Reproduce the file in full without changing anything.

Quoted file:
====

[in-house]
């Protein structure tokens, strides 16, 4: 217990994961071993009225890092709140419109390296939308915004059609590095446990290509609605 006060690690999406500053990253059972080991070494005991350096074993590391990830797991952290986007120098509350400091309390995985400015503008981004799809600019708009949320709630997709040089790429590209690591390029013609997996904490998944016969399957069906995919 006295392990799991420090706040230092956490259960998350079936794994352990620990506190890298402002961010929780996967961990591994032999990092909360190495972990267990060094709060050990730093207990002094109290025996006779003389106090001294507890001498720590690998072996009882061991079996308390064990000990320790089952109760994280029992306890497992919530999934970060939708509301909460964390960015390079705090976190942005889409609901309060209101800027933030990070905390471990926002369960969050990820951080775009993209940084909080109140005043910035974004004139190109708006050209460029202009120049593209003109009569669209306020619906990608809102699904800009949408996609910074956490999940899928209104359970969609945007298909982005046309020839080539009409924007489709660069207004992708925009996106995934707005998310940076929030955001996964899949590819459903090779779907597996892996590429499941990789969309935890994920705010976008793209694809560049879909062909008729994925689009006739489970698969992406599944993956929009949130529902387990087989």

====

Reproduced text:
[in-house]
């Protein structure tokens, strides 16, 4: 217990994961071993009225890092709140419109390296939308915004059609590095446990290509609605 006060690690999406500053990253059972080991070494005991350096074993590391990830797991952290986007120098509350400091309390995985400015503008981004799809600019708009949320709630997709040089790429590209690591390029013609997996904490998944016969399957069906995919 006295392990799991420090706040230092956490259960998350079936794994352990620990506190890298402002961010929780996967961990591994032999990092909360190495972990267990060094709060050990730093207990002094109290025996006779003389106090001294507890001498720590690998072996009882061991079996308390064990000990320790089952109760994280029992306890497992919530999934970060939708509301909460964390960015390079705090976190942005889409609901309060209101800027933030990070905390471990926002369960969050990820951080775009993209940084909080109140005043910035974004004139190109708006050209460029202009120049593209003109009569669209306020619906990608809102699904800009949408996609910074956490999940899928209104359970969609945007298909982005046309020839080539009409924007489709660069207004992708925009996106995934707005998310940076929030955001996964899949590819459903090779779907597996892996590429499941990789969309935890994920705010976008793209694809560049879909062909008729994925689009006739489970698969992406599944993956929009949130529902387990087989």